The process of evolution is governed by competition between all actors (consumers and suppliers) however the timing depends upon the actions of individual actors. Hence whilst evolution (the “what”) is predictable, “when” it will occur is not. 

An example of this is cloud computing and the shift towards utility services. This was a highly predictable change in terms of “what” which was first described in 1966 in Douglas Parkhill’s book the challenge of the computer utility. The precise “when” however depended upon individual actors and hence was not predictable.

The difference between changes that result from the interaction of all actors (e.g. the “what” of evolution) vs. changes that result from individual actors  (e.g. the “when” of evolution) is essential in understanding many broad economic effects. For example, whilst Cloud Computing was an inevitable consequence of evolution, the question of centralization vs decentralization very much depends upon the game play between the individual actors in the market.

Solution to Evolution
The issues caused by evolution, such as disruption of past business models and inertia to change can be prepared for well in advance due to its highly predictable nature. However, the “when” of action needs to be resolved by looking for weak signals such as consumer dissatisfaction with the cost associated with an activity. Changes such as cloud computing are often associated with the Innovator’s dilemma however given this class of change is neither “unexpected” nor “unpredictable” there exist little reason why any corporation should be disrupted by such a change other than through executive failure.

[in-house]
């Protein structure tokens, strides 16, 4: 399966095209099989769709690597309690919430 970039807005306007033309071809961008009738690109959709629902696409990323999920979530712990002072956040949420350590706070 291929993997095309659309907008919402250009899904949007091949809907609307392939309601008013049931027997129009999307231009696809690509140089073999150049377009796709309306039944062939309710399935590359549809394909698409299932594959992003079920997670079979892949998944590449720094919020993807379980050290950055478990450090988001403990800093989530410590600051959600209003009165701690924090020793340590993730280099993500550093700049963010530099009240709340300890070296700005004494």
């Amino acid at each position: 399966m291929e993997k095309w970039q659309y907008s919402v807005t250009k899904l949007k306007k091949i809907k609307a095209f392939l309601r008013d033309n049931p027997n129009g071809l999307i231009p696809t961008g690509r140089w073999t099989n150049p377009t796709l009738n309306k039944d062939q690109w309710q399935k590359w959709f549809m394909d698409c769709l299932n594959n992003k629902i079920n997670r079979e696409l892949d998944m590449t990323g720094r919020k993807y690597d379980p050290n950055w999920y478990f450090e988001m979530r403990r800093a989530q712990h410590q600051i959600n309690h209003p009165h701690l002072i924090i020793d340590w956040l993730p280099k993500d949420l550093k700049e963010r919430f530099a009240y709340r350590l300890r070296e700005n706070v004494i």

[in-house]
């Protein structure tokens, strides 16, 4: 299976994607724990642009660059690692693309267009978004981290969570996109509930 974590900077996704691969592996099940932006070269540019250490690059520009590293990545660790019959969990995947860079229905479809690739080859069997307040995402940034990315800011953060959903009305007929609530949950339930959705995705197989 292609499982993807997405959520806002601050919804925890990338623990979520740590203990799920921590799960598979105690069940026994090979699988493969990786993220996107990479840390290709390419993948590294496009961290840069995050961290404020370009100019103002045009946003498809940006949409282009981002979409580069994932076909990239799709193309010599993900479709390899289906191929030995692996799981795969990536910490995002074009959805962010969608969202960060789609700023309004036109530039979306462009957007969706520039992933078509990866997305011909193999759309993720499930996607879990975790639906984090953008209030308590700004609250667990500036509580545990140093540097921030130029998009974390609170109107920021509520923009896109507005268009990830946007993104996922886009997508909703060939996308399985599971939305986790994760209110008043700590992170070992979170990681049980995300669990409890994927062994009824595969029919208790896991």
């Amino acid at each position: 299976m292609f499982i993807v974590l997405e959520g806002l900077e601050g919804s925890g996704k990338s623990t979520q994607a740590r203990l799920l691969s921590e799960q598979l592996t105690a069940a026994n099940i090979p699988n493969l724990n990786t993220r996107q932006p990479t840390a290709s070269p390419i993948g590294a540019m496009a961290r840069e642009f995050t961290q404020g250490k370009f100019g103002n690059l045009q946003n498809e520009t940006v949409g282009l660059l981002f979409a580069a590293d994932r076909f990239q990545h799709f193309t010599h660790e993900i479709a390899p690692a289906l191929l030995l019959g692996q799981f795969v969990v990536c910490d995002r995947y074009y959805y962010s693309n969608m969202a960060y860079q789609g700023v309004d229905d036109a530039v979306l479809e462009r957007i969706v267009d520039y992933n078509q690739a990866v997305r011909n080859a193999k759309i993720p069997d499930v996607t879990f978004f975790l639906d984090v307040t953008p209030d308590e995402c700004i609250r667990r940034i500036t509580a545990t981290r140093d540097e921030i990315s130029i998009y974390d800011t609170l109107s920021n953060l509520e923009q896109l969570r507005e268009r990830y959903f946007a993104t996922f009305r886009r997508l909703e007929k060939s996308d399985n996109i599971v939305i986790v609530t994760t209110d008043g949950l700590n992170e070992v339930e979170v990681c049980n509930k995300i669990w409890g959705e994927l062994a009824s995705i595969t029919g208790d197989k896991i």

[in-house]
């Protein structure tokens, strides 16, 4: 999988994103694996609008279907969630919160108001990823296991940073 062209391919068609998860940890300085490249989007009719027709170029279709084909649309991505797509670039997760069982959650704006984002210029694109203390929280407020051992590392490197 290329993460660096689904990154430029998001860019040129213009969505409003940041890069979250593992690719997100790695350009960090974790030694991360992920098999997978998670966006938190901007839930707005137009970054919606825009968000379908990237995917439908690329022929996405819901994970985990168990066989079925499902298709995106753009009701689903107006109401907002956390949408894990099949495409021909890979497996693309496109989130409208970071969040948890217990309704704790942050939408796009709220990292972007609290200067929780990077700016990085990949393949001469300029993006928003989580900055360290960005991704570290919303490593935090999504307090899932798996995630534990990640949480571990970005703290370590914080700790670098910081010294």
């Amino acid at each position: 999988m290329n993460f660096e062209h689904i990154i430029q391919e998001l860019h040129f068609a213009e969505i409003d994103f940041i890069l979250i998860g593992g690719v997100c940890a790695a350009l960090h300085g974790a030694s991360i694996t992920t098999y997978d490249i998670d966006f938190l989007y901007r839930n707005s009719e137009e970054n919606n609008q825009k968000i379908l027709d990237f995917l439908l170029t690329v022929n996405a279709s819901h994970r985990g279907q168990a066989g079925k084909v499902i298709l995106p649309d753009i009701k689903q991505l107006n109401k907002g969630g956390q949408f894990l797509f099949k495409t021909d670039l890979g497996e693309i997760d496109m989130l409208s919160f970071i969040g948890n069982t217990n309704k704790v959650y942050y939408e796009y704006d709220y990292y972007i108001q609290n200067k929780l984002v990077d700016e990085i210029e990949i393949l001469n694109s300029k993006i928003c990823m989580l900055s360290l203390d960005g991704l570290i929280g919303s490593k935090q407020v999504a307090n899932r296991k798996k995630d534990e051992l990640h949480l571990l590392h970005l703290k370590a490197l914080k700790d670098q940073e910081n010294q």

Economic Cycles (Predictable)
Since evolution is predictable, the corresponding economic phases of peace, war and wonder are also predictable. This means the style of competition and types of approaches needed for each phase can also be prepared for e.g:-

  • The “war” phase is all about operational efficiency, volume operations and provision of good enough components. 
  • The “wonder” phase is all about experimentation, the rush to become established and rapid rates of genesis. Though “what” is created is unpredictable, the “when” is predictable i.e. during this phase, novel and new creations will appear which will dominate our society over time. 
  • The “peace” phase is all about maintenance of profitability and the status quo.

Solution to Economic Cycle
The solution is simply to understand the style of competition, type of leadership and the methods that are appropriate change with evolution of any activity, data or practice.

Mapping is a useful technique in visualizing the environment onto which the above rules can be applied. In Boyd’s OODA loop (observe, orient, decide, act) then mapping is focused on the first step of observation and hence increasing situational awareness. Without this any action or strategy is akin to shooting in the dark. In such environments, companies are reduced to simply observing what others are doing. Symptoms of this include many decisions being based upon backward causality i.e. if successful Company A does X then by doing X we will become successful. Copying, use of hype-cycles, analyst reports on the market become rife.

Assuming the reader has an understanding of mapping, then I find the following table useful when dealing with prediction: -


Post 25 on Management and Strategy series.

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Beginning of the Management and Strategy series ... There must be some way out of here